Reading is everywhere. As an adult, you have to read books, lesson plans, emails, texts, posts, blogs, recipes, directions, etc., every single day. So you already know how essential it is for your young students to become proficient with reading skills. And comprehension and comprehension activities are vital for reading.
Our students must, in simplest terms, gain meanings from what they hear us read and what they read to themselves. I am sure you do frequent read alouds with your littles and have become masters of asking the right questions. And, you probably have developed a ton of strategies to check for understanding. But, I’d like to add to your tool chest these 30 Reading Comprehension Activities; #10, #13, and #26 are frequently used activities in my room!
Activities for Whole Group!
- Comprehension Purpose Questions. I am sure you don’t need me to tell you how squirrelly some of our kinder and firstie students can be when it comes to listening quietly during read alouds. Before reading, give a purpose question that students need to listen to the text if they hear the answer. Then, allow the excited blurt-outs that will occur when they hear the answer. If some kids miss hearing the answer, they definitely will be listening to their friends and repeating!
- Think Aloud Prompts. Just like above, students repeat what they hear and see! While reading out loud, ask yourself questions out loud as well. Hmm, I wonder what Goldilocks will do next. Gosh, I wonder why she did that. Model, model, model how your kids should be thinking while they are reading!
3. Story Structure. Story structure can be as simple as discussing the title, author, and illustrator then going into plot or problems and solutions. Or you can take the following steps by discussing the beginning, middle, and end of the books you read. To demonstrate understanding, I give my students a sheet of construction paper that I folded into thirds. Initially, the students draw a picture of the beginning of the story on the first fold. In the middle fold, they draw a picture of the middle of the story, followed by the ending on the last third. As my students progress, we add in words and then sentences.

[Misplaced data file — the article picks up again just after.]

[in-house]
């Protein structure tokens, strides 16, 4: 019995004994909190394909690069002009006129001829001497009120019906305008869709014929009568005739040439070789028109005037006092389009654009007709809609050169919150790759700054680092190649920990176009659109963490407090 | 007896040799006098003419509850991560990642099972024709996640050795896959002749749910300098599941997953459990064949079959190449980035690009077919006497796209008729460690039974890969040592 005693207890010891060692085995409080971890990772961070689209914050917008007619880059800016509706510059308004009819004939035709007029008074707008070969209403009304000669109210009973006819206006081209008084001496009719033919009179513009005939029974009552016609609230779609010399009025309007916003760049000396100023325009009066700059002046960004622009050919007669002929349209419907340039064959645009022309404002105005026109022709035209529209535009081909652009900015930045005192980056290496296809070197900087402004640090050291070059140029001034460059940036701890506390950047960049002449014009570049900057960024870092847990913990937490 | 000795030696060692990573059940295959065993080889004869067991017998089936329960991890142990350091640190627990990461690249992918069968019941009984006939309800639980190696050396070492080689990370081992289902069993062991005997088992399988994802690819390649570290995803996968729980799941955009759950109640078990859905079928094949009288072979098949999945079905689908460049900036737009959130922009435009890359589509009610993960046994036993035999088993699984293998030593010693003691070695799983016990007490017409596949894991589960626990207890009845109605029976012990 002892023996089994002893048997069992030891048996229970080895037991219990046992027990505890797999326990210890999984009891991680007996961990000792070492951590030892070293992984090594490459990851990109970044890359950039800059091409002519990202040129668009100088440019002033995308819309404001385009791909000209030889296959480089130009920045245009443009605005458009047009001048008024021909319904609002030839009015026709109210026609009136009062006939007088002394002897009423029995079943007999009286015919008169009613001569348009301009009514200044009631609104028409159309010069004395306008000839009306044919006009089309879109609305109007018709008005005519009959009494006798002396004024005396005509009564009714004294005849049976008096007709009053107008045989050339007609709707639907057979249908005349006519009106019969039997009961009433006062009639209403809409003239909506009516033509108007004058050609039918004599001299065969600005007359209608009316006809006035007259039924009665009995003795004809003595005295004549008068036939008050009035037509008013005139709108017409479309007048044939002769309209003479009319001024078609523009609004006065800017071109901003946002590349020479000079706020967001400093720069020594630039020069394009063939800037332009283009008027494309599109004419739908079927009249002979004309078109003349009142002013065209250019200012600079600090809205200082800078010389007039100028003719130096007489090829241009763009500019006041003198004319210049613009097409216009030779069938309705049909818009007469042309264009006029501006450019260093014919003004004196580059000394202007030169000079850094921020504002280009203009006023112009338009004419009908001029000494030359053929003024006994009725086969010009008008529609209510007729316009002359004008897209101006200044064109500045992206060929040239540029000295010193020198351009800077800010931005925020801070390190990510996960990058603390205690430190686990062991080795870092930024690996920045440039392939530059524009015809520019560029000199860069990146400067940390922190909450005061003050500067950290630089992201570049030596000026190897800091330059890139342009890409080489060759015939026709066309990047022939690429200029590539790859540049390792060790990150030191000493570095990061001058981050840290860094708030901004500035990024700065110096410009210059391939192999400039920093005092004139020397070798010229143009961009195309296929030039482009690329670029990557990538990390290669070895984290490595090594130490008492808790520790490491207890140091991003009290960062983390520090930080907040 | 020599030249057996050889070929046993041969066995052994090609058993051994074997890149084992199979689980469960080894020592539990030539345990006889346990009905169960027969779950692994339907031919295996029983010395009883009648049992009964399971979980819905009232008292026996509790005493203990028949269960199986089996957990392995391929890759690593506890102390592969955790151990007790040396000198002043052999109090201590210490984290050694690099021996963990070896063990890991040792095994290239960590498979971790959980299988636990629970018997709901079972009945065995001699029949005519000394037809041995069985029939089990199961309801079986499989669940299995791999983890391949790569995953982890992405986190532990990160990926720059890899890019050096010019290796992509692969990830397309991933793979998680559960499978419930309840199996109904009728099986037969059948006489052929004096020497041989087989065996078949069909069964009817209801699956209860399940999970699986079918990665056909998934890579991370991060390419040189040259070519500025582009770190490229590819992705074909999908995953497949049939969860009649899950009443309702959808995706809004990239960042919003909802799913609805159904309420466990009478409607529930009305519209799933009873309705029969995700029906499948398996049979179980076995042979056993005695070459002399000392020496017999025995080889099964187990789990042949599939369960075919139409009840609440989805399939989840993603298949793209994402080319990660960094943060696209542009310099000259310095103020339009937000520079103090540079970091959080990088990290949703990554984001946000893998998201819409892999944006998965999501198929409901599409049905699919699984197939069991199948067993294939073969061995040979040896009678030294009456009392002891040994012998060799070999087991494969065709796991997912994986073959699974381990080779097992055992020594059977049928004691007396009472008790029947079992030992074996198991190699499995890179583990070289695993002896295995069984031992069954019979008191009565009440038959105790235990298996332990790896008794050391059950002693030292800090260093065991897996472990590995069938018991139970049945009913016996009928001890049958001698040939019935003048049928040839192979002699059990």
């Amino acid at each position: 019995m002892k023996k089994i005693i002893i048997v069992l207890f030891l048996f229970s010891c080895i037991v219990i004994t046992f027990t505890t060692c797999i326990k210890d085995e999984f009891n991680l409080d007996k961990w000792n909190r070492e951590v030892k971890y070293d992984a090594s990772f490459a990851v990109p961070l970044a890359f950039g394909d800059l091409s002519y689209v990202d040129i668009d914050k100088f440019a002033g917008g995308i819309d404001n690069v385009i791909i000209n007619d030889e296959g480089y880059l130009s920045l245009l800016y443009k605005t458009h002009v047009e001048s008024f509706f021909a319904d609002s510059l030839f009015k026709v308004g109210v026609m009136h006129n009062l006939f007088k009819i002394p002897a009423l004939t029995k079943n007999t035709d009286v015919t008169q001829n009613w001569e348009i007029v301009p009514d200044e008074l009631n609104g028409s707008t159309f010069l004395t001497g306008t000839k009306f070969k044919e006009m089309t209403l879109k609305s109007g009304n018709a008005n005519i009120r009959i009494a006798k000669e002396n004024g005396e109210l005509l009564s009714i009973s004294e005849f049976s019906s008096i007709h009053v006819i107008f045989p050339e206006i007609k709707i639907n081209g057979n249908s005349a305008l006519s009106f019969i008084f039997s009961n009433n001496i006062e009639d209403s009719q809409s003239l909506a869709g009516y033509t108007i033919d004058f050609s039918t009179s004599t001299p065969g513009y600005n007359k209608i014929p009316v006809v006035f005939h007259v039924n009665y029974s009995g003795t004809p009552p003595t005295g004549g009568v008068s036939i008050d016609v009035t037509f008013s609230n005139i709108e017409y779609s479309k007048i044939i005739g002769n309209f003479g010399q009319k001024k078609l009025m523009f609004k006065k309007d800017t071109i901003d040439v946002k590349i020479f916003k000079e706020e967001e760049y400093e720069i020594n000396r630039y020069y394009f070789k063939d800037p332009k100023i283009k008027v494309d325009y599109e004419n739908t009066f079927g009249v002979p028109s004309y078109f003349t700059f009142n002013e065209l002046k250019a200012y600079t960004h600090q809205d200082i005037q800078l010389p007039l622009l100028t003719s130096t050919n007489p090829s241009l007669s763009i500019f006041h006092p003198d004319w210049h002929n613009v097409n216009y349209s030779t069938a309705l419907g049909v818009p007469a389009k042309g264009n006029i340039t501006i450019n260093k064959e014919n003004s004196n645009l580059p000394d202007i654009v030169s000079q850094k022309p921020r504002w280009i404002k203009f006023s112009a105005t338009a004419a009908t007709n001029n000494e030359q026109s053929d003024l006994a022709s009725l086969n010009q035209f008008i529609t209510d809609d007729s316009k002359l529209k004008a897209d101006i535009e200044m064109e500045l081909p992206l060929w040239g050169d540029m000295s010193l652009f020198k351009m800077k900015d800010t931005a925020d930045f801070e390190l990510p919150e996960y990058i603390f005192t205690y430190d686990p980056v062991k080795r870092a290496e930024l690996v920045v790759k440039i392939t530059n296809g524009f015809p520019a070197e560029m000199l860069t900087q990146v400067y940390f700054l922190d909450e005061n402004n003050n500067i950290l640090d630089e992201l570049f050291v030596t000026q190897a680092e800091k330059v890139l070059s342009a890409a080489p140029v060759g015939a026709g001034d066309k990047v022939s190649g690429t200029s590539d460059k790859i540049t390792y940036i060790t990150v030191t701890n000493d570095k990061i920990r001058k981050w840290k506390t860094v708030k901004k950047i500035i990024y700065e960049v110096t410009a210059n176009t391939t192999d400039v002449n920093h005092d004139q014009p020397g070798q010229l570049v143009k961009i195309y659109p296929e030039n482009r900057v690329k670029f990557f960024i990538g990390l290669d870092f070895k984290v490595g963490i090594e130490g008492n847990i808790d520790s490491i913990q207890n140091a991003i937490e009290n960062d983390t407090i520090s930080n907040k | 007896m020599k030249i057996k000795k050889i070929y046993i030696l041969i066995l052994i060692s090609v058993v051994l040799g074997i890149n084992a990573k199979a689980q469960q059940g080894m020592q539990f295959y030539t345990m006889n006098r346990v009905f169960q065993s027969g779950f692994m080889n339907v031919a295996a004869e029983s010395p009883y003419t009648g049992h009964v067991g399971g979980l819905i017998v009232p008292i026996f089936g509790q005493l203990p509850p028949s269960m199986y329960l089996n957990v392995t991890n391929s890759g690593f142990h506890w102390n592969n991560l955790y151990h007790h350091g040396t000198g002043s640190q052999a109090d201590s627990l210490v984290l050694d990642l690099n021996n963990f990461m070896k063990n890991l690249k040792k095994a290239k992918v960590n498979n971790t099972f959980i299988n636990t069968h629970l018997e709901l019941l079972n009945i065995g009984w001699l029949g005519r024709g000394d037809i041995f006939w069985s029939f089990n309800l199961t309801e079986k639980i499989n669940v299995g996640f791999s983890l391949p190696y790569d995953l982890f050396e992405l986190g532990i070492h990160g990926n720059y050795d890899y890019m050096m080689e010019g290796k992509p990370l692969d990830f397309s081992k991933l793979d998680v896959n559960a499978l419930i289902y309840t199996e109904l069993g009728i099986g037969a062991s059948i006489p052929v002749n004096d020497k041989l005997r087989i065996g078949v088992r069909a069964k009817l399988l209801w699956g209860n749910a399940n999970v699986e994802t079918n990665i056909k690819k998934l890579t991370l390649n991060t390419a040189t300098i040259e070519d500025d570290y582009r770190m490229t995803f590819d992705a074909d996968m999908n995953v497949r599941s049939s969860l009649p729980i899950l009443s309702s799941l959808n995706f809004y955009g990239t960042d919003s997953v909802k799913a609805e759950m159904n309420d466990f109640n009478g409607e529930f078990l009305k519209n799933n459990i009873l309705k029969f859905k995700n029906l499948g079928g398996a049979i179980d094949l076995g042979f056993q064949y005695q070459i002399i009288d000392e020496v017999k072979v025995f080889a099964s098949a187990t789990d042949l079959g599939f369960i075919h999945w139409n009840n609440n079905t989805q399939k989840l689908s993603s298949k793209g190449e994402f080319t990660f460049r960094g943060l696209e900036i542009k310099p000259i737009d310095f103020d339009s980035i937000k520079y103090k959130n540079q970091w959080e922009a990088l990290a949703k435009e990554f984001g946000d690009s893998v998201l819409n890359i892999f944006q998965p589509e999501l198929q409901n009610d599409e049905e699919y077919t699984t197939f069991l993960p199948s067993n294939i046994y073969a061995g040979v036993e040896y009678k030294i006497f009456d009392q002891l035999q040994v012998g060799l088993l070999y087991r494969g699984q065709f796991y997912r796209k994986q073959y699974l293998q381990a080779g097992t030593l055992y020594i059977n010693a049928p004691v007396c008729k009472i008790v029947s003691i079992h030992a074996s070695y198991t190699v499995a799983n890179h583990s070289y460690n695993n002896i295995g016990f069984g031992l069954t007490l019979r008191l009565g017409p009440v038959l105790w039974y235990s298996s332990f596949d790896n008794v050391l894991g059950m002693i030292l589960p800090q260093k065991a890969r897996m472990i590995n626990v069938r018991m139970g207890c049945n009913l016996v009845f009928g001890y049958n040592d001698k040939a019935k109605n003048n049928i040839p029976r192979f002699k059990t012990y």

Comprehension Activities to Guide Your Groups More!
4. Question Popsicle Sticks. For this activity, write the 5W questions on popsicle sticks. If you wish to go beyond the 5W questions, check out this blog! Randomly pull sticks or have the students pull sticks, and those become your questions for that story.
5. K-W-L Charts. I enjoy hearing from my students before a story. I show them the book, and we study the cover while discussing the title. Or, if I am introducing a topic, I will tell the kids what we will be learning about today. Then, the kids tell me what they know about the subject. I excite them about the book or topic, and the kids tell me many things they want to learn. After, we write down all of the things we learned! The kiddos love sharing!
And a Few More Group Activities!
6. Story Walk Retells. After my kiddos sit for a story, I need to get them up and to move! You can use a long piece of butcher paper and create a “Pathway” down the center for students to walk along as they retell a story. I recommend making the pathway as a class. Along the path, have visual reminders of essential pieces in a retell. (Character, Setting, Events, Problem, Solution)
7. Making Connections. By making text-to-life connections and activating prior knowledge, students become invested in their reading. Connections can be a powerful tool to keep them engaged and motivated when working on their reading skills. Furthermore, connecting what your students are reading to their lives and activating prior knowledge may help them retain more of their reading.